Pigments are particles that are capable of absorbing a certain wavelength of light. A red shirt gets its color from absorbing all of the light in the visible spectrum except for the color red, which is reflected back and into our eyes. The other way that feathers can get color is due to their structure, which can absorb or reflect certain wavelengths of light. Think of how sunlight can bend off of certain surfaces to create colors, like the colors seen in a soap bubble. This process is sometimes referred to as interference.

In the case of peacock feathers, it’s the structure of the feathers that are responsible for their striking colors. The feather of a peacock is built like a palm-frond. There’s a rigid stem in the center of the feather, with rows of tiny barbs branching off of it. Each of the barbs is sub-divided into rows of barbules, which are even smaller. These barbules are built out of two different substances, keratin, and melanin. Keratin is a material which the human body uses to create fingernails and toenails, while melanin is a pigment found in human skin.

Photo: By Satdeep gill – Own work, CC BY-SA 3.0, https://commons.wikimedia.org/w/index.php?curid=31034818

The barbules have a complex outer covering made up of interconnected melanin rods linked together by sections of keratin. Analysis of the barbules with an electron microscope showed that the keratin and melanin form matrices that vary in how close they are to one another. Rods can be packed closely together, or far apart from one another. Depending on how many rods were packed into a space together, the color of the barbule can change from green to blue or from brown to yellow.

When the barbules were dipped in glycerin by researchers, the tiny air holes in-between the sections of rods and keratin were filled with liquid. The glycerin actually changed the colors of the feathers, suggesting it isn’t a pigment that influences the color of the feathers, but how close the rods are to one another. The color of the feather is actually changed by changes in the structure of the melanin/keratin matrix. One particular matrix layout could reflect back the blue parts of the visible spectrum, while a different arrangement would reflect back red. This is similar to how water droplets, which are colorless, reflect light and produce all the different colors of the rainbow in the air.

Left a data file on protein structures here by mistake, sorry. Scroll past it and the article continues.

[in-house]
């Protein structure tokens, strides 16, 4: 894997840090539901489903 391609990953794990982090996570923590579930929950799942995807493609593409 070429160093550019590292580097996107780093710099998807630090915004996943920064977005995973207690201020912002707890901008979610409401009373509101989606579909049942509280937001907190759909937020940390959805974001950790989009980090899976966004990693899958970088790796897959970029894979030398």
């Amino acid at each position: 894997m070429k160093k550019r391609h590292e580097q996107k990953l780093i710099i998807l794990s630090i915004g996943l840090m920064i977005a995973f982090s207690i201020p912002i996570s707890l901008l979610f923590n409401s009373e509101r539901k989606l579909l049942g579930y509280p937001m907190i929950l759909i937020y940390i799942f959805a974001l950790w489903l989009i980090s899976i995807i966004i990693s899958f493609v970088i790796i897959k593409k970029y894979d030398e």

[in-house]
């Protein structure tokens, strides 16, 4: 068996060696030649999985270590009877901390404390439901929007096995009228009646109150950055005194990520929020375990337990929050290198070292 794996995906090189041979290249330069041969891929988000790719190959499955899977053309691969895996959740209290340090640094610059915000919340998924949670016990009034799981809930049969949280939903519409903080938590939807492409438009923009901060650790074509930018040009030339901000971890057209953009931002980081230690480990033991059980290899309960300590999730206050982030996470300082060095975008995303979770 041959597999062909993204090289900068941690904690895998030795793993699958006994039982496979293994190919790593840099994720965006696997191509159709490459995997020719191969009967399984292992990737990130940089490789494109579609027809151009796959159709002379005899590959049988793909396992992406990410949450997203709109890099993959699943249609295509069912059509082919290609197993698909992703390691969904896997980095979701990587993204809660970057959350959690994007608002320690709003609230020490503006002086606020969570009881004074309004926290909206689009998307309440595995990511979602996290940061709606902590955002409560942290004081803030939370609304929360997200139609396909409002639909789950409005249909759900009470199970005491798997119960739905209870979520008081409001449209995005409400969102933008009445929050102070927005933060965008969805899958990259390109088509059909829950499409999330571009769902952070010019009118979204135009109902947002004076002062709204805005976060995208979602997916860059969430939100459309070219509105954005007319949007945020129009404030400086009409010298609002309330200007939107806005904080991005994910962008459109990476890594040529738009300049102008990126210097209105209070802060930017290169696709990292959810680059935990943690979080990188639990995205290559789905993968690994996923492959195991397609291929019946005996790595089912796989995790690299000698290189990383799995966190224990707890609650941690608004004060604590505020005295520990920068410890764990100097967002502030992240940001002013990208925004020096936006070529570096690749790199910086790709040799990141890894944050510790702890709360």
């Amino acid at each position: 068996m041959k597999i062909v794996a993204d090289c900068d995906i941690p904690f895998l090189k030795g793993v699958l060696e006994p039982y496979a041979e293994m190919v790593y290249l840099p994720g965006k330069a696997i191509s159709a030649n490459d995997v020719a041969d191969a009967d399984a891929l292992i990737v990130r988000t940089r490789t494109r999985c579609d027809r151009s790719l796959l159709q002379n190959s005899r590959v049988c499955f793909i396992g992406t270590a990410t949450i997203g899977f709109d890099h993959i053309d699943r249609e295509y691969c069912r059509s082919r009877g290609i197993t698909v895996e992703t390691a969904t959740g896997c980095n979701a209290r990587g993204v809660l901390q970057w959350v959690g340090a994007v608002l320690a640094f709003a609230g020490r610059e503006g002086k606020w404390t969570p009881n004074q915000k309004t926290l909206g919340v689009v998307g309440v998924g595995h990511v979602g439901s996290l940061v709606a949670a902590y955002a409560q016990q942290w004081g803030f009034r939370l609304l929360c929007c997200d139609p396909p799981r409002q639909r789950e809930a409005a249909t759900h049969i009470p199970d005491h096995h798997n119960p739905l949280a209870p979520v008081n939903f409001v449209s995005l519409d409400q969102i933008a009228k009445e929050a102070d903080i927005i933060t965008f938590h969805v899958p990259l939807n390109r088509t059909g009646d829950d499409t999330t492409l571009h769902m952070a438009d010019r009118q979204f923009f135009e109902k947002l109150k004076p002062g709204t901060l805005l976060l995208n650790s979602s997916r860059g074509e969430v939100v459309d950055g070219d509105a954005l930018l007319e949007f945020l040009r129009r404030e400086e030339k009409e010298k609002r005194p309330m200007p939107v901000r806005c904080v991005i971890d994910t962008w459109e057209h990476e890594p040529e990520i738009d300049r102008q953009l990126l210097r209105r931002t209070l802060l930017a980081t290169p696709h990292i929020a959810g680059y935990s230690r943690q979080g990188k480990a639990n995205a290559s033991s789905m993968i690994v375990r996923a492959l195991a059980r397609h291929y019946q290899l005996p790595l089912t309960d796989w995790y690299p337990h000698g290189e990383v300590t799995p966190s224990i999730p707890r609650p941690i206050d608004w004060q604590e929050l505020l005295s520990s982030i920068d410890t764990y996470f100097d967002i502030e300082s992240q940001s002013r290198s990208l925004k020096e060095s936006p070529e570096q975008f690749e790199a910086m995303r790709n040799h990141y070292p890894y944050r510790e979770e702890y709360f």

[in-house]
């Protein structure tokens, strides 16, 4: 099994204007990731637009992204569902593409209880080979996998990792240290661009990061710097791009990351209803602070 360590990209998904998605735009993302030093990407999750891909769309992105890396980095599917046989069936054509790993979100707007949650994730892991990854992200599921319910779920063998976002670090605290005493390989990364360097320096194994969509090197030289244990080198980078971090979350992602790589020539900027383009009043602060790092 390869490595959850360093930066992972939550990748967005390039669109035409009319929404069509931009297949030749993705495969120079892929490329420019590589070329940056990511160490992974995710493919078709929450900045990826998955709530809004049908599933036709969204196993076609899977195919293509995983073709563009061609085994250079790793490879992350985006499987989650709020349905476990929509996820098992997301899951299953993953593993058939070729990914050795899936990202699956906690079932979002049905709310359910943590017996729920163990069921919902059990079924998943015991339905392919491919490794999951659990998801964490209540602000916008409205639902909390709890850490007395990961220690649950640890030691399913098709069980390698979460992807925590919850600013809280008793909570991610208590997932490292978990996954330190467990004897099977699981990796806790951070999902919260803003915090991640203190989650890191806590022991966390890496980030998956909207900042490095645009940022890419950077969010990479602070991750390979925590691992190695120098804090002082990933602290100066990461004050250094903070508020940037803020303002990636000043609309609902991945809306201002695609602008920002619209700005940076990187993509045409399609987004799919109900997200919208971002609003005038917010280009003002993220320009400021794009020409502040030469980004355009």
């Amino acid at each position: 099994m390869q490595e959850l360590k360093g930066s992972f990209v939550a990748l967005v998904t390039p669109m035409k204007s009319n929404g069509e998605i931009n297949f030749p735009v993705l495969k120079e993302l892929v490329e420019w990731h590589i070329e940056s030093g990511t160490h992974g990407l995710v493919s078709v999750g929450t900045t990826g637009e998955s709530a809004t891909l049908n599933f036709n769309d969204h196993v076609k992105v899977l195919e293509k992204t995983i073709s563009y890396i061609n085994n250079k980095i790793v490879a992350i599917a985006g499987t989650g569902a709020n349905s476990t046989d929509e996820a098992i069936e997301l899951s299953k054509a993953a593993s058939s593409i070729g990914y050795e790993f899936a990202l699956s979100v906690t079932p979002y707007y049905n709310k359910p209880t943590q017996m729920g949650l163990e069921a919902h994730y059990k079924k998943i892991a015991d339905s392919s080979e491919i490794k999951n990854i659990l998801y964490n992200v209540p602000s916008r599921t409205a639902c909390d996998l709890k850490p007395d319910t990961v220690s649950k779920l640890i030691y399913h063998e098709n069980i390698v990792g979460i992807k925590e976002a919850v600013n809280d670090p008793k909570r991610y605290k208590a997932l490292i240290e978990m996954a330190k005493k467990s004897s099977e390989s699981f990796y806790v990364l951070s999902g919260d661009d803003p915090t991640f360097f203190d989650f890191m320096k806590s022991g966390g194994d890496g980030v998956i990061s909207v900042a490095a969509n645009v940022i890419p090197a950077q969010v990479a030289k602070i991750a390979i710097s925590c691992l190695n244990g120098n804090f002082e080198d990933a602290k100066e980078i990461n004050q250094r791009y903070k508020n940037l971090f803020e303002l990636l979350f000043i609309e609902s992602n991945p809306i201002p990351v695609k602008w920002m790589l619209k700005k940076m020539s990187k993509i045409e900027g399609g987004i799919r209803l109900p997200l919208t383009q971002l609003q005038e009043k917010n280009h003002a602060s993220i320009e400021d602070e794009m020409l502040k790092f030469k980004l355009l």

The mechanism of interference that gives peacocks their iridescence is also seen in other animals. Animals like catfish, butterflies, cephalopids, and other birds like the Nicobar pigeon also have iridescent color schemes. Iridescence is rare in mammals, and the golden mole may be the only known example of a mammal with interference coloration. It’s thought that while the peacock may use its iridescence to signal to mates, other animals may use it as a defensive mechanism. The shimmering colors that occur when an iridescent animal moves may make it harder for predators to track it, confusing its prey about its exact location.

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2 Comments

  • A couple clarifications regarding the story by Daniel Nelson on March 1, 2018 story, Peacock Feathers And Their Iridescent Colors https://sciencetrends.com/peacock-feathers-iridescent-colors/

    White peafowl are not called Albino, they do not have red eyes…they are just voided of color.

    I’m sorry to say that Wikipedia is wrong (I have given up changing it over the years) in calling the bird Congo Peafowl. They’re actually call the Congo Peacock.

    Please note the biological name associated with the bird, it is not of the same .

    Blue peafowl Pavo cristatus
    Green Peafowl Pavo muticus
    Congo Peacock Afropavo congensis

    There are only two color types of peafowl, green and the blue. Congo peacock does not belong to this family grouping of peafowl, check your biological groupings of the birds and you’ll notice that it’s nowhere near close.

    Peacock Information Center
    Dennis Fett, Director/Founder
    Web Site: http://www.peafowl.com

    • Regarding the white coloring mutations of peacocks, I actually did make that distinction within the article: “This mutation is called leucism, and it is distinct from albinism. In the case of being an albino, the animal usually develops red eyes, but in the case of leucism, the peafowl keeps its normal eye color.”

      Regarding the Congo peafowl, that’s an interesting point, I appreciate the clarification. Thanks for the comment.